Portrait of making politics a family-friendly career choice in White House (Writes Like She Talks)

This act – call it balancing, juggling, life, whatever you want – isn’t going to go away, but the fact that this article portrays as many fathers as it does mothers, and without obvious gender slanted language or interpretation (did you see any? I will have to re-read more analytically for that) is encouraging.

Entrepreneurs Celebrate Independence Day (Startup Professionals Musings)

According to an article and poll by Startups.co.uk, having the independence to make your own decisions is considered the key benefit of being an entrepreneur. Nearly 90% of respondents said decision-making freedom was very important, closely followed by more flexibility for a better work/life balance.

4th of July and Generation ‘Y’ (Feed Me I’m Cranky)

You’re right. We do want a work-life balance. Does this mean there is no more company loyalty? Not at all. This means we understand that to be “good workers” we need to live balanced lives.

Press Releases

Career Life Connection News and Events

Small Business Expo and Career Fair, May 21, Quincy, MA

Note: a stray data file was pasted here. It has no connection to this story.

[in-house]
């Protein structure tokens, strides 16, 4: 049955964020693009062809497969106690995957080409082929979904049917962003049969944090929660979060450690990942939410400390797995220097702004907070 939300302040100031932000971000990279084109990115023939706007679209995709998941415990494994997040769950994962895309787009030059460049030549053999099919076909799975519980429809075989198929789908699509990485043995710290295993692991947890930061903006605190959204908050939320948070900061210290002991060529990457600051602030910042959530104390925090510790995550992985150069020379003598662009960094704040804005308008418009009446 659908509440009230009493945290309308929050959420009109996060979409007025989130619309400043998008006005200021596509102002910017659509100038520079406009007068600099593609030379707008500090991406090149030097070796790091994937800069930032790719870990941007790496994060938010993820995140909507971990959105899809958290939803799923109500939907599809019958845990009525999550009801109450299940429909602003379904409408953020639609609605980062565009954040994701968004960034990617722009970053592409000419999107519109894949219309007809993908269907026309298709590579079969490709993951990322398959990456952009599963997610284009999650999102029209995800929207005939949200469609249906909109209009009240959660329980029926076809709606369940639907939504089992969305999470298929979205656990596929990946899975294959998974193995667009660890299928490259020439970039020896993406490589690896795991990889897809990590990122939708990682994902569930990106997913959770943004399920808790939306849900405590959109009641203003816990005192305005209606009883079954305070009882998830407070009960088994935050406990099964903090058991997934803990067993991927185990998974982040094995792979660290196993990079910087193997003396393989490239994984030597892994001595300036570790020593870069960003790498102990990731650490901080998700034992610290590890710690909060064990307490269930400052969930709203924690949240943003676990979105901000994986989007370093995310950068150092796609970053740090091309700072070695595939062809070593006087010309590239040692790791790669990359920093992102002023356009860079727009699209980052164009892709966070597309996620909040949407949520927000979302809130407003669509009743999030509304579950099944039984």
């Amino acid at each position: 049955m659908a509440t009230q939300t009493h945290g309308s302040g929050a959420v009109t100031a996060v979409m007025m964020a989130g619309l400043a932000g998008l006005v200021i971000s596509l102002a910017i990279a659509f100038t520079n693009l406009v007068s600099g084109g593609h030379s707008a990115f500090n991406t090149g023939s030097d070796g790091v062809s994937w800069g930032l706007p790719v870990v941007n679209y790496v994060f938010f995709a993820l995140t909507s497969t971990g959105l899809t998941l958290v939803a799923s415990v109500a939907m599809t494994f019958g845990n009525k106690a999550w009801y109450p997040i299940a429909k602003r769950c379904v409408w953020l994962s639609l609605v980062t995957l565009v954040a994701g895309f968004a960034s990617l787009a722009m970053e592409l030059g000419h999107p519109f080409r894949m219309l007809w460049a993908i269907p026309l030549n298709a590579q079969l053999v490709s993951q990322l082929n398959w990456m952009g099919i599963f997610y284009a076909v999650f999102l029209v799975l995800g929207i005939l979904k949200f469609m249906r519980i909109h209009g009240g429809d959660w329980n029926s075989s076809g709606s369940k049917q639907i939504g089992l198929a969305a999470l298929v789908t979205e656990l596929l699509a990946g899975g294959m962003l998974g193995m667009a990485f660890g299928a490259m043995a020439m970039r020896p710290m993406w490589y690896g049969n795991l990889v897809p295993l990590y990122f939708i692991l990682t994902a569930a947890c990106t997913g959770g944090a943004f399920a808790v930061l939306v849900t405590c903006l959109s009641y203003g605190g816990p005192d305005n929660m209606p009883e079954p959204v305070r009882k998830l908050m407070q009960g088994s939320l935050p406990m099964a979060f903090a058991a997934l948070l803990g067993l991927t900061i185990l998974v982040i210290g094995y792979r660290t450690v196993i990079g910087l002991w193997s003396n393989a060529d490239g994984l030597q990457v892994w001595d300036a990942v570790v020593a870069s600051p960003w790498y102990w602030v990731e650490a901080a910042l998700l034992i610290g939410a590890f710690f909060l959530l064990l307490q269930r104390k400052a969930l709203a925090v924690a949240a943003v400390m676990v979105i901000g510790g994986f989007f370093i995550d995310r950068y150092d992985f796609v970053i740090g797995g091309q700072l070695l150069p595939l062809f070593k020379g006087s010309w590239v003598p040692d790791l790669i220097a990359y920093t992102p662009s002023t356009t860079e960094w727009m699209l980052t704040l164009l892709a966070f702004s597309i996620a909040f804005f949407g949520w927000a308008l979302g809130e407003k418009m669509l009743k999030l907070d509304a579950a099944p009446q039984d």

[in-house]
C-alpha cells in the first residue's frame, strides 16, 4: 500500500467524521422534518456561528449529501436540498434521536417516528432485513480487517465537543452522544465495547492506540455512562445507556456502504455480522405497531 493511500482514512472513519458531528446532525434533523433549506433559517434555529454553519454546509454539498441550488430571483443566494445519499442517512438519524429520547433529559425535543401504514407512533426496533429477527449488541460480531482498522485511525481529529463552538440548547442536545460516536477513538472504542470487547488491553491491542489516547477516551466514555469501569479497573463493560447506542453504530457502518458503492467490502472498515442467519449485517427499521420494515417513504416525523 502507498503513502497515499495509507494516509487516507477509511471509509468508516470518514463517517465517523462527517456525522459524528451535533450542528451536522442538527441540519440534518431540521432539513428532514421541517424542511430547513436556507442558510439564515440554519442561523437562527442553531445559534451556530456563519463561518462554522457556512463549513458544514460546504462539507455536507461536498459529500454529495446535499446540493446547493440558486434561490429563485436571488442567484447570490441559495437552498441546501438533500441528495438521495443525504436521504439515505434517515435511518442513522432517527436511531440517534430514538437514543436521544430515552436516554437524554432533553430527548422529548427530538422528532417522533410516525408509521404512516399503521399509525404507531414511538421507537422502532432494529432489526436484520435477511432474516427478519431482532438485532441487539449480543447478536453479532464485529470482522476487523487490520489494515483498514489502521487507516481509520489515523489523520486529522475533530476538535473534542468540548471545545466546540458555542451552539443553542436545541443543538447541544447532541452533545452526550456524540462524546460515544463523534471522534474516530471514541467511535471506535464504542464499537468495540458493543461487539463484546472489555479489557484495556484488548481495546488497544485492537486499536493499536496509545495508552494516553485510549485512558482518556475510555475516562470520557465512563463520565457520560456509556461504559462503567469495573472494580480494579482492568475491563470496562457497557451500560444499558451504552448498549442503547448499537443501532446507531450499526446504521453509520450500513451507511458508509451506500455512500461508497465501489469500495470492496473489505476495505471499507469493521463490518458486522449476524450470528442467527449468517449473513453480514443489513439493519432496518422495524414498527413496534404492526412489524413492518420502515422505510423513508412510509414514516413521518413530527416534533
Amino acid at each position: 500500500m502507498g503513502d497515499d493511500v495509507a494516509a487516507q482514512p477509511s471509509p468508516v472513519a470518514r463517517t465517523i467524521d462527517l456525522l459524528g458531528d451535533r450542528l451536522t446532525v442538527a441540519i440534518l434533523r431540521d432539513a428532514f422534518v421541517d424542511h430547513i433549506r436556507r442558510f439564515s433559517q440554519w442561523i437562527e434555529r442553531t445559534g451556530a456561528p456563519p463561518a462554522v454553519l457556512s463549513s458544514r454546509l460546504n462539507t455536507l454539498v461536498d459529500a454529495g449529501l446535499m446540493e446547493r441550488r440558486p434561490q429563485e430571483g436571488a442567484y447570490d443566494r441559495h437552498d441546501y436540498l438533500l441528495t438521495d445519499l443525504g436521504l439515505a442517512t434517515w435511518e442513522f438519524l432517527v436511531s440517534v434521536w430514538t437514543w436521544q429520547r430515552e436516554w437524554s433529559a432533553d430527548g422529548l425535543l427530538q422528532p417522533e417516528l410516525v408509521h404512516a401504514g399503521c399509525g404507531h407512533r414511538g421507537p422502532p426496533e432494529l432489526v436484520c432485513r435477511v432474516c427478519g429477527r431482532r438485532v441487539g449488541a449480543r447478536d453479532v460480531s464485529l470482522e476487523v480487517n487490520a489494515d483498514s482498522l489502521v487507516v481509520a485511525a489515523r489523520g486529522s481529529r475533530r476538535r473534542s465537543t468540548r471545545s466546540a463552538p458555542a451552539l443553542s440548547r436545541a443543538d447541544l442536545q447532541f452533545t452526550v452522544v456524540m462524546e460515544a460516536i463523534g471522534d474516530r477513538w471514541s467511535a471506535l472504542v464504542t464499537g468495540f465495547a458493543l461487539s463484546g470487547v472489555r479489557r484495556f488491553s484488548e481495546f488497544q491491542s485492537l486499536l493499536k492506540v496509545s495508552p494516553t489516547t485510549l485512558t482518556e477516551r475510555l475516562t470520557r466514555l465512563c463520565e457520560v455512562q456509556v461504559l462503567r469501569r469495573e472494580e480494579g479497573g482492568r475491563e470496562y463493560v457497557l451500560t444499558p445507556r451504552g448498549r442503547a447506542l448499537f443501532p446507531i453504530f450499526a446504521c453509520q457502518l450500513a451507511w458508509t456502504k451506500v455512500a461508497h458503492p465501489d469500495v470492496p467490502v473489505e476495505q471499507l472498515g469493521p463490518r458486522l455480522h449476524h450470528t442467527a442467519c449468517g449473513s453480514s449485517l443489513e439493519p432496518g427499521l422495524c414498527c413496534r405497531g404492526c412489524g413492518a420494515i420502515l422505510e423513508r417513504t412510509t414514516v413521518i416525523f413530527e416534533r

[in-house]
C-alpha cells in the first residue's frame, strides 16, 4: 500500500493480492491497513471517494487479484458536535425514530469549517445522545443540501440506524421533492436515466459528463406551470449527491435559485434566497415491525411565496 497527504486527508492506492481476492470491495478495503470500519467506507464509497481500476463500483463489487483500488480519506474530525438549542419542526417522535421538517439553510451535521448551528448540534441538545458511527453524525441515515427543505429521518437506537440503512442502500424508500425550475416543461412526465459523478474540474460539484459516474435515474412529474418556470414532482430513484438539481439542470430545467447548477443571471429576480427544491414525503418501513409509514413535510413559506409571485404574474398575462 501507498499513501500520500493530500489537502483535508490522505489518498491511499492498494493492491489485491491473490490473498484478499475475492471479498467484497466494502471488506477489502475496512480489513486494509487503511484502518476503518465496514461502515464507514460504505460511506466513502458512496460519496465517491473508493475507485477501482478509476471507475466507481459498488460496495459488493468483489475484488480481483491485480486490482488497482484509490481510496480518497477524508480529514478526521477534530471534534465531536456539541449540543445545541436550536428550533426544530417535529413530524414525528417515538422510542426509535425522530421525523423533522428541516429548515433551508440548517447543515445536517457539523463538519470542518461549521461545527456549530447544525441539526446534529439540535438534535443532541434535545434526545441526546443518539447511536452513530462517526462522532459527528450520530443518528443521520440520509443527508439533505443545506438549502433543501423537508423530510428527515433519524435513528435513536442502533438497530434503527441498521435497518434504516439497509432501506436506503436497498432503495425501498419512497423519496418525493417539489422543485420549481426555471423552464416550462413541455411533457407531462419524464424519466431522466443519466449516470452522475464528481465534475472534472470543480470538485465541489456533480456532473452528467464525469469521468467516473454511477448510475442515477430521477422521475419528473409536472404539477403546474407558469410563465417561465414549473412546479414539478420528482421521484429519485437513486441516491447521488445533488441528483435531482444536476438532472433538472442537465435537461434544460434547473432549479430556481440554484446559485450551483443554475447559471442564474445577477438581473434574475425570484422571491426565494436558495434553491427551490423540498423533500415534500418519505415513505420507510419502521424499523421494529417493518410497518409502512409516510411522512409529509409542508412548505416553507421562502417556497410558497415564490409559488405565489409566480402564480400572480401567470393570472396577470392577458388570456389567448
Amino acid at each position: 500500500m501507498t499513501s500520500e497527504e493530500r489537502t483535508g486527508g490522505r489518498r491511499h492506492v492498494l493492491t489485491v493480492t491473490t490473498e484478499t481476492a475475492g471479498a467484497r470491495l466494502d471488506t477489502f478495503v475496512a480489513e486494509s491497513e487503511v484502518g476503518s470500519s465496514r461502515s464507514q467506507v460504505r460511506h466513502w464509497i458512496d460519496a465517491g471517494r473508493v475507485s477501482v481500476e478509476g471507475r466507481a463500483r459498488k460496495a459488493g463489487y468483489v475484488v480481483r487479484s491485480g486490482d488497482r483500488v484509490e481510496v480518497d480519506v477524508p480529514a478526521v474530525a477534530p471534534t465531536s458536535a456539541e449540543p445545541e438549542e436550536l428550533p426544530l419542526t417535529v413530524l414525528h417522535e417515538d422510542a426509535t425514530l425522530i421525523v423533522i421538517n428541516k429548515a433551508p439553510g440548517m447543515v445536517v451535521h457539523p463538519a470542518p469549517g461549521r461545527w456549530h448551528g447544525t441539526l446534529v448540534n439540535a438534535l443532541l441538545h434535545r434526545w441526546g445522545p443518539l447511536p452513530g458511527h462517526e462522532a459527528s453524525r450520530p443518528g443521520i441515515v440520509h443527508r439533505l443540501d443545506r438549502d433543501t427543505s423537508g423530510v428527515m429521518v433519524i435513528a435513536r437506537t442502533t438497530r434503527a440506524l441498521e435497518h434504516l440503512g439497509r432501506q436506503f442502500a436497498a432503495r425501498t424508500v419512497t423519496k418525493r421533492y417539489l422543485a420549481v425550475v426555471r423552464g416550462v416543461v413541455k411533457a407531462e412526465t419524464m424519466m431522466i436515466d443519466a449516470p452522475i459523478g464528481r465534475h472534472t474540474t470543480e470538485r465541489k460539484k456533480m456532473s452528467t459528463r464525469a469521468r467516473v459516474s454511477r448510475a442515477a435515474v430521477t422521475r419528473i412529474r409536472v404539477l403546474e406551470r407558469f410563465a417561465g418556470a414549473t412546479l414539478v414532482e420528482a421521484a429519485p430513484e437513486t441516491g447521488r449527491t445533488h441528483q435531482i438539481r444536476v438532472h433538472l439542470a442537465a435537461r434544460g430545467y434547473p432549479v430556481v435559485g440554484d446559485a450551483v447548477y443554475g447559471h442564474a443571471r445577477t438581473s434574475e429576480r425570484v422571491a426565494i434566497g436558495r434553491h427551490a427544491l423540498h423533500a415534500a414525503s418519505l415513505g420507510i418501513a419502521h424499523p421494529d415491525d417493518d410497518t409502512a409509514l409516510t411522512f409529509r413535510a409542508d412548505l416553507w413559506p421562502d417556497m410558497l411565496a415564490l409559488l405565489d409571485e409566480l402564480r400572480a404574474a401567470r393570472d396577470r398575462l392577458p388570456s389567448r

Leanne Chase of Career Life Connection to speak on Social Networking: Linked In, Facebook and Twitter

Career Life Connection Founder featured on Workplace Flexibility teleseminar

Flexibility Isn’t All About Mommies: Why Flex is a Cross-Generational and Gender-Neutral Issue; summary of teleseminar discussion on Workplace Flex.

Advice Isn’t Always Good For You (MSNBC)

Leanne Chase, president of Career Life Connection, was excited about attending a SCORE meeting in Boston, but didn’t end up with much help. Despite that, she plans on attending again next week.

New Nanny Math (Forbes)

Leanne Chase, 40, mother of a 3-year-old and owner of a business, Career Life Connection,

Twitters Work-Life Balance Tips (BusinessWeek.com)

It takes many villages – 1 at home to help with family life, 1 at work to fill in as needed, 1 full of friends to keep you sane #worklife

Career Life Connection on You Tube